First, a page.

Testing for Regressions: Recommended Approach
The recommended approach for regression testing with the Intel Inspector involves these basic steps:
Create a gold standard:
Use the inspxe-cl command (or the GUI) to check for new problems:
Apply the suppression file when you run a new analysis.
Determine if the changed source code introduced new problems that do not match those in the suppression file.
Create a Result
In the GUI (or the inspxe-cl command tool if you prefer), create a result from which you have successfully eliminated all real problems. Any problem remaining in the result is a positive you have determined you can ignore. For example:
You may have Data race problem caused by more than one thread accessing a variable without synchronization; however, you know there are other timing factors that make it impossible for the Data race to occur.
You may have an issue in a third-party library that is of no interest to you.
Create one result for each data set you plan to test, or one result for your entire application. You can use a result created with the same analysis type you plan to use for the new analysis or with the widest analysis type available.
Create a Suppression File
In the inspxe-cl command tool, use the create-suppression-file action to generate a suppress-all file for all remaining problems.
For example: The following inspxe-cl command creates a mySup suppression file with rules that suppress every error in the r002ti2 result.
$ inspxe-cl -create-suppression-file mySup -result-dir r002ti2
Create a suppress-all file for each data set you plan to test and store them all in one directory. If you prefer to use the GUI to perform the remainder of this recommended approach, use the Suppressions tab in the Project Properties dialog box to identify that directory.
Applying many suppression files or large suppressions files during analysis may slow down finalization, so make sure you remove obsolete suppression files from the directory and generate new suppression files when previously known issues are eliminated.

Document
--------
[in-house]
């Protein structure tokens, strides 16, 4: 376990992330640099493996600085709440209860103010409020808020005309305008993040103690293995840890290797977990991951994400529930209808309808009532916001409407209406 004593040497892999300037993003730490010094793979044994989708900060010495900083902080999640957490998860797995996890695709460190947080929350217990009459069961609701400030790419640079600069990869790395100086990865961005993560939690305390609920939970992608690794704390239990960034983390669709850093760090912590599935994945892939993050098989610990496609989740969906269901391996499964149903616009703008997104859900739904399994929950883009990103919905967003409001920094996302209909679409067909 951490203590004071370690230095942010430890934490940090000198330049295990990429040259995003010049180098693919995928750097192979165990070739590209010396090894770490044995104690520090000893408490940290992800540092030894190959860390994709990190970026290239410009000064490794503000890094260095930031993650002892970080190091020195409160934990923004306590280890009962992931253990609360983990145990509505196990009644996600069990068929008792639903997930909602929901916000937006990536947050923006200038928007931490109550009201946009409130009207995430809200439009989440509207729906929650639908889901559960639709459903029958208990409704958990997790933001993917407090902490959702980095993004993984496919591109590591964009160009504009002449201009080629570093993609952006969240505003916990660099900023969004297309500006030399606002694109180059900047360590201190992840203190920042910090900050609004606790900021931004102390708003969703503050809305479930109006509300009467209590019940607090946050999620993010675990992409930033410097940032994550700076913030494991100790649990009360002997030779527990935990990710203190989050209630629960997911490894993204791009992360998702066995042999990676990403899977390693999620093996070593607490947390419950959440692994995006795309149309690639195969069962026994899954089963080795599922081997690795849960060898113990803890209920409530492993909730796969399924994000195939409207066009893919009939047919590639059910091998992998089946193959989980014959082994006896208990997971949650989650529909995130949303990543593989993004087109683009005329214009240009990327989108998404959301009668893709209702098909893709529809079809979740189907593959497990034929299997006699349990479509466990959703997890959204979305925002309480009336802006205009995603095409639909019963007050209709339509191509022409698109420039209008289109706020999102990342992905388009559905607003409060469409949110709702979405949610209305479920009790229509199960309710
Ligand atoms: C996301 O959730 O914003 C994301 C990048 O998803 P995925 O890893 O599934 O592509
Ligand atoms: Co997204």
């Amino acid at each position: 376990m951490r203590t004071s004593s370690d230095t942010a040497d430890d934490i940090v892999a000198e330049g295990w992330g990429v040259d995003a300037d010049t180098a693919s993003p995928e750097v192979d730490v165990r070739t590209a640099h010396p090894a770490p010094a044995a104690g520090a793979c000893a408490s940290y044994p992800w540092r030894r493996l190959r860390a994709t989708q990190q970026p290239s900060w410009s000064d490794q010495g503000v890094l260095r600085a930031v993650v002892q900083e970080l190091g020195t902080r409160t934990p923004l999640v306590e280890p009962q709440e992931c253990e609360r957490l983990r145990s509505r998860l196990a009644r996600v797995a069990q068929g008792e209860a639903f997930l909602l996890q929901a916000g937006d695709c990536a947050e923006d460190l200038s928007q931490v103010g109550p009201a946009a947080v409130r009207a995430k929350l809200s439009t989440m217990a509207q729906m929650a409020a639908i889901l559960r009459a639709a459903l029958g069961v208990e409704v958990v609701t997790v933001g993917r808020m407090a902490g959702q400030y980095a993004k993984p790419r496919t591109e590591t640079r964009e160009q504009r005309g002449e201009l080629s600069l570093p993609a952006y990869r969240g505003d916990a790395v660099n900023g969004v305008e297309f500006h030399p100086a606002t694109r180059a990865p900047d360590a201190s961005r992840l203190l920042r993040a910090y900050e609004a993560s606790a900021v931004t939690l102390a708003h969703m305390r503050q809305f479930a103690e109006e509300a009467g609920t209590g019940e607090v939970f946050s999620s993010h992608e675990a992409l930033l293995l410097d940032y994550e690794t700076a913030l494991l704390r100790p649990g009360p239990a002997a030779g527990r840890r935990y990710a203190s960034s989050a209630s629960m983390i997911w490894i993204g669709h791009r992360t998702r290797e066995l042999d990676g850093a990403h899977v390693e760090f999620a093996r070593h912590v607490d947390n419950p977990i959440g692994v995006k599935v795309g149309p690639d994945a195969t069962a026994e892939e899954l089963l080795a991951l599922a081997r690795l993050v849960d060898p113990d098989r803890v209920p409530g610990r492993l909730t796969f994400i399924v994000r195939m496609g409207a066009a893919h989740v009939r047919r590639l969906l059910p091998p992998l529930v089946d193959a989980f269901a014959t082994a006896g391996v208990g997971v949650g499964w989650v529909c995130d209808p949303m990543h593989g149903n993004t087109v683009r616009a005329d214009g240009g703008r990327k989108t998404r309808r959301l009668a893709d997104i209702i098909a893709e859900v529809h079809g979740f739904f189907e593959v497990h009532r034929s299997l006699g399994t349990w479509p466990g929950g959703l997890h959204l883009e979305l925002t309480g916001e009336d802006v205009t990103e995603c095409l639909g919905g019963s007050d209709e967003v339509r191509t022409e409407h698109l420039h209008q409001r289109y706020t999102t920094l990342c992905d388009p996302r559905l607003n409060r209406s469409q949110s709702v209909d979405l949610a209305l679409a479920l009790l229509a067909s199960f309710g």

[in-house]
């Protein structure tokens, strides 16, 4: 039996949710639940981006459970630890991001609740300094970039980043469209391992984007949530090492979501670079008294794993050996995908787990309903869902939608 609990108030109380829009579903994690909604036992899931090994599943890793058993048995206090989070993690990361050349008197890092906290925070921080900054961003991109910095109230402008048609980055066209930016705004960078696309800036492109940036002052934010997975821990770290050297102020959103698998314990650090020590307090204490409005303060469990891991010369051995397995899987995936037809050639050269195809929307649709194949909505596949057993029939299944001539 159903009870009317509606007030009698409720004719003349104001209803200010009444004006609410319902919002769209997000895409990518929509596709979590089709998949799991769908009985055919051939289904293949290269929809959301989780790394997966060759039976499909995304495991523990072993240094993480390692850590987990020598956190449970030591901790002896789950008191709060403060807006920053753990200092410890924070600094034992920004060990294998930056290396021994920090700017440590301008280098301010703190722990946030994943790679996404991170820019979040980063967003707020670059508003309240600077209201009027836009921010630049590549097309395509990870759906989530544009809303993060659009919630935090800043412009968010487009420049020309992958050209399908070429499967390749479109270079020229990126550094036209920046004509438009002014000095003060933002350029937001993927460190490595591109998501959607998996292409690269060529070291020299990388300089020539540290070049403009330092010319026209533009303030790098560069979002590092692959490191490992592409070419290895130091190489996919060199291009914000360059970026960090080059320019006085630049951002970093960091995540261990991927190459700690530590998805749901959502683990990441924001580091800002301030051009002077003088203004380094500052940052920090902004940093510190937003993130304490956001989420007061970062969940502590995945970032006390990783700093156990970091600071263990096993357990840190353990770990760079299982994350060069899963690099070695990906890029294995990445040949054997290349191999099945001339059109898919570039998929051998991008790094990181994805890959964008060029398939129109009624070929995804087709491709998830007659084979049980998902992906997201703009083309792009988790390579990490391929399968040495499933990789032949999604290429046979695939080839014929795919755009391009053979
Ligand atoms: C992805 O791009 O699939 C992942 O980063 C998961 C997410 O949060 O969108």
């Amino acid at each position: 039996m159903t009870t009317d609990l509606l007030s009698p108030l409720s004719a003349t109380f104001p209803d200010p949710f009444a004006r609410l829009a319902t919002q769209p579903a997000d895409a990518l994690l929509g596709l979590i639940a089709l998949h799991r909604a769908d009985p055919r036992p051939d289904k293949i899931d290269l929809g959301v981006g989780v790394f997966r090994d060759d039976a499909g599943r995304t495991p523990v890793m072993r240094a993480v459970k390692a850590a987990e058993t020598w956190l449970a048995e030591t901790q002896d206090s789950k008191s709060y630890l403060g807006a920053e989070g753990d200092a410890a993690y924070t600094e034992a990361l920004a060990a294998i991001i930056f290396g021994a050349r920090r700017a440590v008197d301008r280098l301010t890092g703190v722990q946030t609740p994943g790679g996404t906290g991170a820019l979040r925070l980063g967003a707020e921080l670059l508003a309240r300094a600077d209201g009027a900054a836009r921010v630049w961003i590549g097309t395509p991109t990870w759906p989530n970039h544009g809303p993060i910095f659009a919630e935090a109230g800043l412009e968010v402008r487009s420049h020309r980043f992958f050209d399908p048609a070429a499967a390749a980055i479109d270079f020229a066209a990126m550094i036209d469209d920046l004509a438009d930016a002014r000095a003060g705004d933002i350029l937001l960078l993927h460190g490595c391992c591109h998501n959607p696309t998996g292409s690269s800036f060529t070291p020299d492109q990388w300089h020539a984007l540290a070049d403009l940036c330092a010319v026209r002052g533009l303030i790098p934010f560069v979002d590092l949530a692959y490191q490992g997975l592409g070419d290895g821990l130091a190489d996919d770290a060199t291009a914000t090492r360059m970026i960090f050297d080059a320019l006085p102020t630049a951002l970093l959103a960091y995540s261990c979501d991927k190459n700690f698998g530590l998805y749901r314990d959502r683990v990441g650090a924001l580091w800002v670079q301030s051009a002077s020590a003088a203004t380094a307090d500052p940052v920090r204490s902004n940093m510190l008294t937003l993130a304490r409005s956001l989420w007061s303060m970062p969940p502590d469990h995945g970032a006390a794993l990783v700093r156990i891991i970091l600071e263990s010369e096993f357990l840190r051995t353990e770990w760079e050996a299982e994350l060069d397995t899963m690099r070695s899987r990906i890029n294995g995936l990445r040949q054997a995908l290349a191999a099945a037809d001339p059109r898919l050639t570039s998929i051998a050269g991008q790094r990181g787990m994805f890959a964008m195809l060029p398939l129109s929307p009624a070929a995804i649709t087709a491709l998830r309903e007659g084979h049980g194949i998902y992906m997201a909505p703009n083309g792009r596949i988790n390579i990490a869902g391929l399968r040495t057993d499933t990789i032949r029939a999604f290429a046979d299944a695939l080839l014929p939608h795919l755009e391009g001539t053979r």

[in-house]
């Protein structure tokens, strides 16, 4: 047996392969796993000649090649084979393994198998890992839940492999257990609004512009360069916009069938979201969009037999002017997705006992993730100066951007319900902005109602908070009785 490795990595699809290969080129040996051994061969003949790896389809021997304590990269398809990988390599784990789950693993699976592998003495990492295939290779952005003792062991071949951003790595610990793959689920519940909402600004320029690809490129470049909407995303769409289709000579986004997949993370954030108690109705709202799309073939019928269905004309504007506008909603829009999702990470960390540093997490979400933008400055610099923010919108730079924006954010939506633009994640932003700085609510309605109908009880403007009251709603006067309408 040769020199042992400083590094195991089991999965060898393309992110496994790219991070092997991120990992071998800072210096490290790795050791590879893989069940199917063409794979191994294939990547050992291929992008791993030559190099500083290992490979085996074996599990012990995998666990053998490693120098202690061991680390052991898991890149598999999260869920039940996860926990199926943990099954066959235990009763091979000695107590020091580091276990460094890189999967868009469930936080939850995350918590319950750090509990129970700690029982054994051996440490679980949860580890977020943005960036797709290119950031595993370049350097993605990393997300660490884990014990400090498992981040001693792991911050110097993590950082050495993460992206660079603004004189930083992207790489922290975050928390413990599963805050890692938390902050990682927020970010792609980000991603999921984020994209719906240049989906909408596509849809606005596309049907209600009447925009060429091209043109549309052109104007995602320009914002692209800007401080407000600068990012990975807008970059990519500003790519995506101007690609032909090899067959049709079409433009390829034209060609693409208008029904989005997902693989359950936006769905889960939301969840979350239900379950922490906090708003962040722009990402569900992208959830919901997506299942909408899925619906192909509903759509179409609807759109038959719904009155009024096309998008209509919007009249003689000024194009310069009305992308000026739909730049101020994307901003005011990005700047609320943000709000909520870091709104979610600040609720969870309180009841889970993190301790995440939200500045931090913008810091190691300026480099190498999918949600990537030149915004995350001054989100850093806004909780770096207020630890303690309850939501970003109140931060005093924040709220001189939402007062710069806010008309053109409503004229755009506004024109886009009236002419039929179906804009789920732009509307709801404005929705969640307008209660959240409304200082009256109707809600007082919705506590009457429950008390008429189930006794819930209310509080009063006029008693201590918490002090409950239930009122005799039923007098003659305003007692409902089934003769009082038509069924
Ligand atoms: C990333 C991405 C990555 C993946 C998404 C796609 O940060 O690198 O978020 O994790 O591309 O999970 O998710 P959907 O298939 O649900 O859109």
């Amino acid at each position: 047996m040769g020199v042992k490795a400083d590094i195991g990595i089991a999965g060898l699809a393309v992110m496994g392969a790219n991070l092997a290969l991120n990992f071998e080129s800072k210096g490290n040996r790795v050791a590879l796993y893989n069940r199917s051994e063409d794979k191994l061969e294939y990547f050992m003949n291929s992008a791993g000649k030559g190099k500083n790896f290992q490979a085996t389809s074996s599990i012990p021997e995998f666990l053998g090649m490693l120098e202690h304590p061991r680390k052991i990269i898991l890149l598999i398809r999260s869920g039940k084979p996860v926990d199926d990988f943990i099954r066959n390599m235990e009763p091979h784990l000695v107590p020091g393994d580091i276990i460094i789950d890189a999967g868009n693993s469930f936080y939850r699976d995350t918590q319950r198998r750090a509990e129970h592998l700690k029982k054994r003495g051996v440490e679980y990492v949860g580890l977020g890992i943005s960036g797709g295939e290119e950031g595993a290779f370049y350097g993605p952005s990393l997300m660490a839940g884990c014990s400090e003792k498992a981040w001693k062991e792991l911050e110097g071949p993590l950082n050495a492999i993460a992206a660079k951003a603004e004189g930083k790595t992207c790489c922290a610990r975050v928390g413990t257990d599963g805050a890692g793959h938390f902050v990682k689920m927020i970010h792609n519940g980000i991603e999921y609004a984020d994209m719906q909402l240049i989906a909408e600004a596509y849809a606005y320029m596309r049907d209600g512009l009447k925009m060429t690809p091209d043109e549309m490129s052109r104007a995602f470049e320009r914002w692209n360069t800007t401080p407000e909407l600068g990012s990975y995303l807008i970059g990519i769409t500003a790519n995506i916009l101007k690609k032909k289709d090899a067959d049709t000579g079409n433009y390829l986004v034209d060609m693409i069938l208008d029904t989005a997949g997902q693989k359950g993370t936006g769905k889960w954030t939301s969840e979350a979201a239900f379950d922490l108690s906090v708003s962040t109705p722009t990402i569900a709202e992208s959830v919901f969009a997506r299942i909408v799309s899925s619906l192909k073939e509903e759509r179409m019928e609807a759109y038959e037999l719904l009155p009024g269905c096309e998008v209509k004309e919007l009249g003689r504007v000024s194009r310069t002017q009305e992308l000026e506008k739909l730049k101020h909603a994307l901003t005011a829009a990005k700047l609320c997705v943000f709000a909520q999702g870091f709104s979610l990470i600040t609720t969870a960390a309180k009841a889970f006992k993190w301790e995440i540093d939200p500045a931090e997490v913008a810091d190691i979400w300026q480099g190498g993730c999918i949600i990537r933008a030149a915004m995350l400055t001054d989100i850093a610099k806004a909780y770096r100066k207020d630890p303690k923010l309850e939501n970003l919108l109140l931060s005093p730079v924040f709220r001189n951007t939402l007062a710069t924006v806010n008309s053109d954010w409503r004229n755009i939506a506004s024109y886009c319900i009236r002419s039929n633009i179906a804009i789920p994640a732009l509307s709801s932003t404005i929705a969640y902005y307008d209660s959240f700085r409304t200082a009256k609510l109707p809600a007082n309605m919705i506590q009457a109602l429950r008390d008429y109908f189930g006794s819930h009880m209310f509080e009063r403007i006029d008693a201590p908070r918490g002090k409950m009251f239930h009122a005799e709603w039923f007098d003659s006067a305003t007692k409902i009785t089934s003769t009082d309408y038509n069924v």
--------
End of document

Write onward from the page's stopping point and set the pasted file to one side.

Change Your Source Code
Use your development environment to edit your source code.
Suppression files remain effective for changed source code with the following caveats:
Intel Inspector identifies source code lines relative to the start of a function, not as absolute values. So you can insert and delete lines of code anywhere in source files without rendering a suppression file ineffective except inside a function where a problem is marked for suppression.
Adding or deleting lines in a function prior to the location of a suppressed problem causes a problem to no longer match the suppression rule. Therefore the problem appears as a new problem in subsequent analysis runs.
Intel Inspector-created suppression files contain (usually multiple) narrow rules that include line numbers (to not accidentally suppress extra problems). Consider handwriting your own suppression files to create fewer rules with wider reach - or at least rules that do not include line numbers.
Run a New Analysis
In the inspxe-cl command tool (or the GUI if you prefer), run a new analysis with the suppress-all file.
You can incrementally apply multiple suppress-all files if your gold standard result changes.
For example: The following inspxe-cl command uses the suppression-file action-option to apply all suppression files in the C:\My Inspector Results\suppressions directory when collecting a new result for the myApp application.
$ inspxe-cl -collect ti2 -suppression-file "C:\My Inspector Results\suppressions" -- myApp
Determine if the Changed Source Code Introduced New Problems
When analysis is complete, investigate the result to check for new problems:
In the inspxe-cl command tool: Check the automatically generated inspxe-cl.txt Summary report.
In the GUI: Check the Problems pane.
Automate Your Regression Testing Process
Intel Inspector must execute your code path to find errors in it, so you should consider running the Intel Inspector on multiple versions of your code, on different workloads that stress different code paths, as well as on corner cases. However, multiple Intel Inspector analysis runs can take time.
It may be more efficient to automate: Batch process multiple analysis runs with different data sets passed in as arguments - possibly overnight - and have the computer do the work for you.
The simplest automation scenario involves adding the following steps to a script:
Set up the inspxe-cl command environment.
Invoke the inspxe-cl command to run an analysis and apply the suppress-all file(s).
Determine if the changed source code introduced new problems by checking the returned exit code in the automatically generated inspxe-cl.txt Summary report when analysis is complete. If the reported exit code equals 0, there are no new problems detected in unsuppressed code locations. If the reported exit code does not equal 0, consider sending the Summary report to a log file and email the log file to an engineer for further triage.
Repeat steps 2 and 3 as necessary.